Thursday, February 8, 2024

The Life and Death of 9413

I've got a couple of movies on my DVR directed by Robert Florey, a man who directed quite a few films in the first two dozen years of the sound era. His is one of those names you may have seen in the opening credits without really knowing his work, since most of his work was not in prestige films. In looking him up, I came across a title that sounded really interesting: The Life and Death of 9413, a Hollywood Extra. It's now in the public domain and on Youtube, so I sat down to watch it.

Even before What Price Hollywood in 1932, Hollywood was a place people went to try to make it big, much in the same way people went east to New York to try to make it on the stage. John Jones is one such person. But he only gets considered as an extra, having the number 9413 written on his head. Also at the same casting call are two other people: a woman who gets number 13, and a man who tries out a bunch of different masks to do the sort of facial expression thing Marion Davies did in Show People. Somehow, this guy gets selected for stardom, and has a star written on his forehead.

9413 keeps trying to make it big, as he has DREAMS and chases SUCCESS (those words capitalized because signs with those words are a running theme throughout the movie, but that success eludes him. Eventually, 9413 dies and goes up to heaven. I don't think I'm giving much away considering this is a 13-minute short and there's that title.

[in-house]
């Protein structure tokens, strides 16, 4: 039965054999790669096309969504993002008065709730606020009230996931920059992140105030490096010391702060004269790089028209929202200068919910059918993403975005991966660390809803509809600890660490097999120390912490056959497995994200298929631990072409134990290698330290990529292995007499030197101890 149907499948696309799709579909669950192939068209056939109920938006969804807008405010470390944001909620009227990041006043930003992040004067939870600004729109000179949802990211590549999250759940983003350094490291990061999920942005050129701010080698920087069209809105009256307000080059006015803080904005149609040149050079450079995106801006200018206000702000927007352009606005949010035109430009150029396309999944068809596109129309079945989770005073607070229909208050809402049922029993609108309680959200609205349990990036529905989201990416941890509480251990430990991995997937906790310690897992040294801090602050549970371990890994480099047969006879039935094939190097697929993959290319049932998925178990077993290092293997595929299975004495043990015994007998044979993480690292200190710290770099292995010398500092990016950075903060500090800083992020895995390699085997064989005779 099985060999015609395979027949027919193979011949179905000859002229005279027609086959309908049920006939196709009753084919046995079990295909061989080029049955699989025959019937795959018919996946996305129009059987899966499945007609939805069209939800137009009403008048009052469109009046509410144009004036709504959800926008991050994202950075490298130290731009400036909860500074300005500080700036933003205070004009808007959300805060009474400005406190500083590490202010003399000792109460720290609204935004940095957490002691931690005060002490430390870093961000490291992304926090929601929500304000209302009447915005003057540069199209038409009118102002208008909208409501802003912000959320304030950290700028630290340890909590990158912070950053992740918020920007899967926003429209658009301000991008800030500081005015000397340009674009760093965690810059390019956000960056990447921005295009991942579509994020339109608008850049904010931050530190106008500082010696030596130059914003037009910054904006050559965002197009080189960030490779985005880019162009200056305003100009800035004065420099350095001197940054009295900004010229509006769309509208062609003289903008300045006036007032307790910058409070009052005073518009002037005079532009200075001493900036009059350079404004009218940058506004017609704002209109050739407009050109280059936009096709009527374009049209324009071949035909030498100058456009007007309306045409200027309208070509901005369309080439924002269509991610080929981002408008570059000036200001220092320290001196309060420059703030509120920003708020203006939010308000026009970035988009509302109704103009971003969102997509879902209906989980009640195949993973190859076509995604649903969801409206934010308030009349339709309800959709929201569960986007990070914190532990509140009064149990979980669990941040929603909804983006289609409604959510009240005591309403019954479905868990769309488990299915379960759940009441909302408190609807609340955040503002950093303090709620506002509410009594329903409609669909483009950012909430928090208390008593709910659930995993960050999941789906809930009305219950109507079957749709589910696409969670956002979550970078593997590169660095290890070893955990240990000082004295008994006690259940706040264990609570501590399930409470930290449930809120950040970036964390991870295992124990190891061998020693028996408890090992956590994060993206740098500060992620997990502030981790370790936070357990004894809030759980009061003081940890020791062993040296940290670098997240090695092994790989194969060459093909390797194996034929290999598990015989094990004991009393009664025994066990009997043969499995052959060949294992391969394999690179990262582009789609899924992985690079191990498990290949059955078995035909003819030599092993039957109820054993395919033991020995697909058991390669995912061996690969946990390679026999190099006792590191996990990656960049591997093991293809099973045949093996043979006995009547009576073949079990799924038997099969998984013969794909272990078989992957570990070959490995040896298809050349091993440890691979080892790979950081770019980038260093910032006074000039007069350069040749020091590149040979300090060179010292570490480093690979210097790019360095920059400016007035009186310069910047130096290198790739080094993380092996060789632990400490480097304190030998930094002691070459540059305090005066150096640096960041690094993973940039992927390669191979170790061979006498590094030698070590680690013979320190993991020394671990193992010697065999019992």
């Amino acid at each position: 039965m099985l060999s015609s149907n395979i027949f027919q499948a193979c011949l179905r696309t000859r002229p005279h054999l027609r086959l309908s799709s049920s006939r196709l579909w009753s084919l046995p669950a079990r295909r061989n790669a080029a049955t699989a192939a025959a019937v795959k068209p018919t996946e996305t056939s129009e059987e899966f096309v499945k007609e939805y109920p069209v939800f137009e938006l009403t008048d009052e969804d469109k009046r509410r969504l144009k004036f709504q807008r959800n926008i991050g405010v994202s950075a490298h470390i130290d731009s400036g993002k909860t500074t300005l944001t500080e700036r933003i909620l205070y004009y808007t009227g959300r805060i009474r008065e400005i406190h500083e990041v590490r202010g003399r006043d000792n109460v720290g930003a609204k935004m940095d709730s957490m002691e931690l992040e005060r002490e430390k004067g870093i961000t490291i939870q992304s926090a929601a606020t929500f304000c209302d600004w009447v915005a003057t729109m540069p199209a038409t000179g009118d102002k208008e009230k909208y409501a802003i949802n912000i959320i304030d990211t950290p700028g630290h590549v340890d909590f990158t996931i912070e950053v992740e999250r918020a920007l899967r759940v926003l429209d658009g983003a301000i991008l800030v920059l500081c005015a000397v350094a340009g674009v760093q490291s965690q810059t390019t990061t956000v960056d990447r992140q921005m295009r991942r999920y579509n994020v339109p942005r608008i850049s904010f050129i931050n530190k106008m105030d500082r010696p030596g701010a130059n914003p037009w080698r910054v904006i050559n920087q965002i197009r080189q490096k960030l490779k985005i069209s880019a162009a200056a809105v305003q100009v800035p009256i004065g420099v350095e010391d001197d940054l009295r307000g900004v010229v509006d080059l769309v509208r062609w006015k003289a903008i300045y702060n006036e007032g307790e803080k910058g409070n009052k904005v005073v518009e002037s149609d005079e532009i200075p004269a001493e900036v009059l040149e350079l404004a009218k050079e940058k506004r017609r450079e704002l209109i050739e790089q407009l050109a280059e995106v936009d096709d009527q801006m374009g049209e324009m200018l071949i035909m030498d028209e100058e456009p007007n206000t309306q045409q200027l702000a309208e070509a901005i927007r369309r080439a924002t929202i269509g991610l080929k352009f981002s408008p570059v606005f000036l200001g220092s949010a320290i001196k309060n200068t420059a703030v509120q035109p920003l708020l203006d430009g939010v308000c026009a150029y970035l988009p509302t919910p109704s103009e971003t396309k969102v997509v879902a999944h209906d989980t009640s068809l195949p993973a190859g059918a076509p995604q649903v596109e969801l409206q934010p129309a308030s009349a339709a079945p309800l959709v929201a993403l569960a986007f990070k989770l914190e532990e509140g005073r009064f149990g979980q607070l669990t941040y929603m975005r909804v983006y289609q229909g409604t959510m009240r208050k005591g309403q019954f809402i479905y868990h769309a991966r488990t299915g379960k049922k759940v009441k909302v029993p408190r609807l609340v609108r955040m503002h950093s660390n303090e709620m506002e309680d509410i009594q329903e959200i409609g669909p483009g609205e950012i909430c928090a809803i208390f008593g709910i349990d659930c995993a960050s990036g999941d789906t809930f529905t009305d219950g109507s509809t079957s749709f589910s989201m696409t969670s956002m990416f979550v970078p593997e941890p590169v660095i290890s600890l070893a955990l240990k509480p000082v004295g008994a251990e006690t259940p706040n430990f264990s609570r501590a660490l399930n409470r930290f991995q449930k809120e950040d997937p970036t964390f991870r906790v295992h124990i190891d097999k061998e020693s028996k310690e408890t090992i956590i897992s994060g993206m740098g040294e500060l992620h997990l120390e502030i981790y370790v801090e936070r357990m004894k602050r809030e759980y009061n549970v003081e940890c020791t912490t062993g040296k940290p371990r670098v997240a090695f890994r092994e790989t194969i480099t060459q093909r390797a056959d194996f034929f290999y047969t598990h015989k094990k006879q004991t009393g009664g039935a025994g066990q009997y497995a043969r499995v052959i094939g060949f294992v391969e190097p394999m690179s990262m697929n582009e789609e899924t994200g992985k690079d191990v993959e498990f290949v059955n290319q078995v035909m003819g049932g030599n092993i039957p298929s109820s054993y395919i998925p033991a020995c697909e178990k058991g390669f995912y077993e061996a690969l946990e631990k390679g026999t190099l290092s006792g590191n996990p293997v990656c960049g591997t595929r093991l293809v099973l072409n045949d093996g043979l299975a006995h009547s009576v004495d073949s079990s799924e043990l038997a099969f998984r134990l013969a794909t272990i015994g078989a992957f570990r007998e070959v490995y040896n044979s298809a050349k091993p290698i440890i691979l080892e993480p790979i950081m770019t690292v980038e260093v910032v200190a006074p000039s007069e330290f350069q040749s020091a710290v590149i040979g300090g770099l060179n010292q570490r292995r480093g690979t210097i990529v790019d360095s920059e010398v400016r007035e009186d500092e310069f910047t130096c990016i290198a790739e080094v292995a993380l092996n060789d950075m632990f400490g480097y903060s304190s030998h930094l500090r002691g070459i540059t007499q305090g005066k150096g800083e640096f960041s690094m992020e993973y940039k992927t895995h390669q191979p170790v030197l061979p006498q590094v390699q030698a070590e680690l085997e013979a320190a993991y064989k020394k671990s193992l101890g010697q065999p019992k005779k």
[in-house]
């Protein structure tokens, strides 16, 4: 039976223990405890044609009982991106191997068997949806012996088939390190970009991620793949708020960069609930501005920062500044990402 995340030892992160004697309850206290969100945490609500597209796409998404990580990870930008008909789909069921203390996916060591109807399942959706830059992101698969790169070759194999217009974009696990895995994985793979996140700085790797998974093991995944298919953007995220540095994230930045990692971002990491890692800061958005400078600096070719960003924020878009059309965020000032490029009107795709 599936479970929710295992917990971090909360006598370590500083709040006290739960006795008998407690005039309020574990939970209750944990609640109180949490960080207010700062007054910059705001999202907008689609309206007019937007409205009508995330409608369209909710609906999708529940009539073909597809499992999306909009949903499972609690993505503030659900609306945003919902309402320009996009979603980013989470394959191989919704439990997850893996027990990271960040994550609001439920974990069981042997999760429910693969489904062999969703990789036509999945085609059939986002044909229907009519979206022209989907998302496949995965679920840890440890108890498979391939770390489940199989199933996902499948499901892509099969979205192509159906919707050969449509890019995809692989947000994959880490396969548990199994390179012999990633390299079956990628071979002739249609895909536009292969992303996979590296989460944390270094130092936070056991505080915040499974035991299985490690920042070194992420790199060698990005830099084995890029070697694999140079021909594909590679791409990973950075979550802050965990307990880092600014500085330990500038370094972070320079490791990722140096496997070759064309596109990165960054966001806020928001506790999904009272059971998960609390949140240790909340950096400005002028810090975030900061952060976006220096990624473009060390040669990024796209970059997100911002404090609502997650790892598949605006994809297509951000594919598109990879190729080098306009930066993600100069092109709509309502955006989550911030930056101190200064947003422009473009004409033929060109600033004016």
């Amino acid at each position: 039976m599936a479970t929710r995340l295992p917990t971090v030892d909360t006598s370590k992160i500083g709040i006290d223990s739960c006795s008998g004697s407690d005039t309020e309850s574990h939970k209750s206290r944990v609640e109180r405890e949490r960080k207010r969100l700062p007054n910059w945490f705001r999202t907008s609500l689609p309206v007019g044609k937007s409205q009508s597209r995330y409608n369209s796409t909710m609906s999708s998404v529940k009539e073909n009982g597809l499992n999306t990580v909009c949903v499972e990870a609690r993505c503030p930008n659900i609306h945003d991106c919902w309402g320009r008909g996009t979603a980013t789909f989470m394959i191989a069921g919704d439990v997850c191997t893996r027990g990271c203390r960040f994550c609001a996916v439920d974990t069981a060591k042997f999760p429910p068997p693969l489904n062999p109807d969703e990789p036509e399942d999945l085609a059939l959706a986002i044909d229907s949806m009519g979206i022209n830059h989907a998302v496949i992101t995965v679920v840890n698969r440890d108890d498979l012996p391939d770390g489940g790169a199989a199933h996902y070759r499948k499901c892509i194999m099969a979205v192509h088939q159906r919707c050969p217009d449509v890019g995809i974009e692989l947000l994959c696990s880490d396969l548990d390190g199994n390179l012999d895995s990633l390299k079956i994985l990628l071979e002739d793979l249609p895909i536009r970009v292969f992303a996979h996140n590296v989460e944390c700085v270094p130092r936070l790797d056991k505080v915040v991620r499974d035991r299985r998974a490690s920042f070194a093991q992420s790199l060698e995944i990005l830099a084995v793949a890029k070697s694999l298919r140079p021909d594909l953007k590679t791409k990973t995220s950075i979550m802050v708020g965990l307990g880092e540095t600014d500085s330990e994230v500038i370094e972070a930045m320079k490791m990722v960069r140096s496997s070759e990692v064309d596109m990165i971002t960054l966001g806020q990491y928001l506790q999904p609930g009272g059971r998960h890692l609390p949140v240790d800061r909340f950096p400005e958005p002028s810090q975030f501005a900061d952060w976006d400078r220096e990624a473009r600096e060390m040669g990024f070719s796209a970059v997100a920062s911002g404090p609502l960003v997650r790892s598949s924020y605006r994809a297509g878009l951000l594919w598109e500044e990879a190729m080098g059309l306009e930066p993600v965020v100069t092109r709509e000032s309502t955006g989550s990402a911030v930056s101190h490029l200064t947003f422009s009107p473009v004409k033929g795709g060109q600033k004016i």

This was made obviously early in Florey's career, and is heavily influenced by European expressionistic filmmaking. Many of the sets made me think of Metropolis. Florey directed, but the rest of the crew is worth mentioning too. Sets were made in part by Slavko Vorkapich, another name you'll probably have seen in the credits to movies of the 1930s for his montages and editing. The "Gregg" in the credits filming this is a young Gregg Toland, who would become really famous with Citizen Kane a dozen years later.

The Life and Death of 9413, a Hollywood Extra is a fascinating experimental film that's definitely worth watching. As I said, you can find it on Youtube, although I don't know that any of the prints have the music that originally went with the film.

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